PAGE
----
Andrew Wicks

About Andrew Wicks

Andrew Wicks is a country boy with a penchant for movies and sport. After a few years working in health, he decided he'd rather work with today's youth and studied arts and education in rural NSW. His main interests are religion, health and lairy shirts.

The mean Tweets of Sesame: Refuting Bert and Ernie defies logic

This morning, we’ve discovered that Bert and Ernie’s original writer believed them to be a couple. While Sesame Workshop has denied the claim, they’re also denying what they’ve taught us.



The question of Bert and Ernie’s sexuality is afoot, with the writer of the two claiming that they are a couple, and the institution that he worked for claiming that they’re absolutely not.

Speaking to Queerty, Mark Saltzman, a former Sesame Street writer who joined the show in 1984, stated:

I remember one time that a column from The San Francisco Chronicle, a preschooler in the city turned to mom and asked “are Bert & Ernie lovers?” And that, coming from a preschooler was fun. And that got passed around, and everyone had their chuckle and went back to it. And I always felt that without a huge agenda, when I was writing Bert & Ernie, they were. I didn’t have any other way to contextualise them.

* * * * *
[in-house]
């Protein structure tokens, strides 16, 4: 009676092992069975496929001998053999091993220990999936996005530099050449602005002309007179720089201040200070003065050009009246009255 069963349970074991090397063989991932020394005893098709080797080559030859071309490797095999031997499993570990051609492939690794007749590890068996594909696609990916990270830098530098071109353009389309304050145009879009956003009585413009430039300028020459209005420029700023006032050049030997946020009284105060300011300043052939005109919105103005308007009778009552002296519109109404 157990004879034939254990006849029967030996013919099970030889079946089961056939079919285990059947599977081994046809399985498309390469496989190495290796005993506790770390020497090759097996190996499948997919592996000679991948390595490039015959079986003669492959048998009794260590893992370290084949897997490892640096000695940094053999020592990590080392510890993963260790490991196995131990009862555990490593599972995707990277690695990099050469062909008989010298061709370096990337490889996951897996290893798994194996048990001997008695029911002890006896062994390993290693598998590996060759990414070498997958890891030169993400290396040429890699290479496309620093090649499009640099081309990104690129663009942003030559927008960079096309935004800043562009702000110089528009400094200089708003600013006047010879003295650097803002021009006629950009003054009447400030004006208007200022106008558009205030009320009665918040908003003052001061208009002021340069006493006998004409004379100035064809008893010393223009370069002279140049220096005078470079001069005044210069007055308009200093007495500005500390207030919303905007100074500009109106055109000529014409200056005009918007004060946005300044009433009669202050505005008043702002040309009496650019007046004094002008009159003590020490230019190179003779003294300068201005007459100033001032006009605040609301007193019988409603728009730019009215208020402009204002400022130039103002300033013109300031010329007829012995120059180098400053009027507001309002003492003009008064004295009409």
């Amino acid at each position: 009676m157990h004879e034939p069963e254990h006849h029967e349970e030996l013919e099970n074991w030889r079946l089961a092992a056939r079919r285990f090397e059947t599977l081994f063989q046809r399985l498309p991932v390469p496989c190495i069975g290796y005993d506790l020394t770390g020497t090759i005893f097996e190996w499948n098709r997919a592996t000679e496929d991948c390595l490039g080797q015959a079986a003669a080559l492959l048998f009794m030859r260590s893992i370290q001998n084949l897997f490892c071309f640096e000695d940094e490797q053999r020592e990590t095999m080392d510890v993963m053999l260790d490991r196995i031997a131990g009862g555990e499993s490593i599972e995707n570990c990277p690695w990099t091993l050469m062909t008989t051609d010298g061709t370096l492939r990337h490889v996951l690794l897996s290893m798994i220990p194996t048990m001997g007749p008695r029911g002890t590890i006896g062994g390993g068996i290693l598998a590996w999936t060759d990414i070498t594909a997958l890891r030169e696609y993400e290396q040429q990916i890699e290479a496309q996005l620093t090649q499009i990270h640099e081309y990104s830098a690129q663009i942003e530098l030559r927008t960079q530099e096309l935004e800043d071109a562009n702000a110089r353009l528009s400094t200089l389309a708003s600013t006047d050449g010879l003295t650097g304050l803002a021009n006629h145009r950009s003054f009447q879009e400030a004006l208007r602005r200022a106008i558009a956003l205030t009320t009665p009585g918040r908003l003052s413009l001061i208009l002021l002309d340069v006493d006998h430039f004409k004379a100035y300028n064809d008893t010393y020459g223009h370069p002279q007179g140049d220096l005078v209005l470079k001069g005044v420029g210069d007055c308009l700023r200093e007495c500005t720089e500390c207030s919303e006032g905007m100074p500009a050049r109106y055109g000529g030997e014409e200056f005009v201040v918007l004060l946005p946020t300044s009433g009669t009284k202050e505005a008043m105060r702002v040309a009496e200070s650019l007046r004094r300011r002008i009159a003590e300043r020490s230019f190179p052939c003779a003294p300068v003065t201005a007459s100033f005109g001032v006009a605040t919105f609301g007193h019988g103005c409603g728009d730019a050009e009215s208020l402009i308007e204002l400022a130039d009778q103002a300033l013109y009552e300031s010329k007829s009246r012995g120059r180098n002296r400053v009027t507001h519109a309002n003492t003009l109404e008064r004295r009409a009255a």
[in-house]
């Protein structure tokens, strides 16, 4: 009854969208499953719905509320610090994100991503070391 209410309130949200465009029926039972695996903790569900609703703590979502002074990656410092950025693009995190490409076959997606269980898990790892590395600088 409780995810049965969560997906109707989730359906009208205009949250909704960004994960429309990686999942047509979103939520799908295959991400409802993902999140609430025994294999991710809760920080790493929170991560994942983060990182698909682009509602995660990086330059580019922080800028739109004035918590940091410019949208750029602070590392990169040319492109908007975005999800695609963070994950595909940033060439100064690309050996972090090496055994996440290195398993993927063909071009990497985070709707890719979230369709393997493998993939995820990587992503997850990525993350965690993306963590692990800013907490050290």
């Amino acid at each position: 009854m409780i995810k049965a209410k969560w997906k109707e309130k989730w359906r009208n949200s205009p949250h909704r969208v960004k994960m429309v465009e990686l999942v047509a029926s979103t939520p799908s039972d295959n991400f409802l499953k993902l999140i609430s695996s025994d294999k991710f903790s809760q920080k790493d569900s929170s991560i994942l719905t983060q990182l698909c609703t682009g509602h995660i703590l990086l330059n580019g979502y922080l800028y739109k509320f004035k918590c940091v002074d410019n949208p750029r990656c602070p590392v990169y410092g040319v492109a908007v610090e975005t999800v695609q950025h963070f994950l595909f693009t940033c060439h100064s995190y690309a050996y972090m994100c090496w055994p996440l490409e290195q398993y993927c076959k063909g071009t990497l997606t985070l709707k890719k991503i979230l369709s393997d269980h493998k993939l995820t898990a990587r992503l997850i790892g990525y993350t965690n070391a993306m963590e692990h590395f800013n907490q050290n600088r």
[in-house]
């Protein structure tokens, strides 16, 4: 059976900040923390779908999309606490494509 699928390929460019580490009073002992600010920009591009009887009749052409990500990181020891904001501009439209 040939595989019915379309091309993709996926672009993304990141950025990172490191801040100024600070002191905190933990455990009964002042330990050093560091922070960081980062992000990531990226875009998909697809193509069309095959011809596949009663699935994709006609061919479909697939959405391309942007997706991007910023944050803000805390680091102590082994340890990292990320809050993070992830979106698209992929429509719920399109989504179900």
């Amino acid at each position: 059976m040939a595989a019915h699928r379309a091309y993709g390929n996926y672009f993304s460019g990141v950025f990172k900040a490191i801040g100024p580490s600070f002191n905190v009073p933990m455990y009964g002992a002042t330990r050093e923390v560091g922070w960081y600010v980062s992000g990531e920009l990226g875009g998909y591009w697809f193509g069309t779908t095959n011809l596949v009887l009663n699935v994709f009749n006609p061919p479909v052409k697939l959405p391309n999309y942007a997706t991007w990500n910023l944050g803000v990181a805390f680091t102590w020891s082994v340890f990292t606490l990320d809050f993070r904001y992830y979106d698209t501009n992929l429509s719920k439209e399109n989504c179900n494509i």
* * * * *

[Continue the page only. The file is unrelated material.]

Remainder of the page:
The street that we all travelled to our younger years, took to Twitter to flame that suggestion outright, stating:



I mean, logically, that makes no sense, as that very same universe gave us the definition of Amor Fou/abuse relationships in Kermit and Miss Piggy. Sure, they weren’t suited, but it was very much certainly love, or at least lust. They were romantically involved, even if Kermie was periodically cuckolded by Pierce Brosnan.

So, by ignoring the actual motive by the writer, it removes any meaning we got from it. In a hetero-normative-amphibian-swine sense, and slapping Sesame’s logic over the top of it (in that sexuality or romantic relationships do not exist), we all lose what we gained, and we endured the brutality of their divorce for nothing.



It’s nonsense. Let’s not forget, Sesame Workshop has always been rather open with relationships. A clueless eight-foot bird is the vessel of education, Big Bird is clearly us. It’s how we learned. But in taking this stand, they’re losing a chance to do what they’ve always excelled at doing.


We’re bearing witness to a revision of long-standing fictional characters. Oddly, we’re seemingly doing it backwards. JK Rowling recently outed Albus Dumbledore, despite a complete lack of evidence in the narrative. Conversely, Bert and Ernie were written as gay, but the official stance is that they’re not.



If a character is gay, write them as gay. If they’re written as gay, accept them as gay. Simples.

What’s the problem if they are? In my mind, Bert and Ernie are the only example of a stable relationship in my life. They’ve been together for as long as I can remember, and they remain together, faults and all. It’s a love so obvious that even Linda can hear it.

If a pig can love a frog, and if it feels real, it’s real. Why not the guys with the Rubber Duckie?


Share via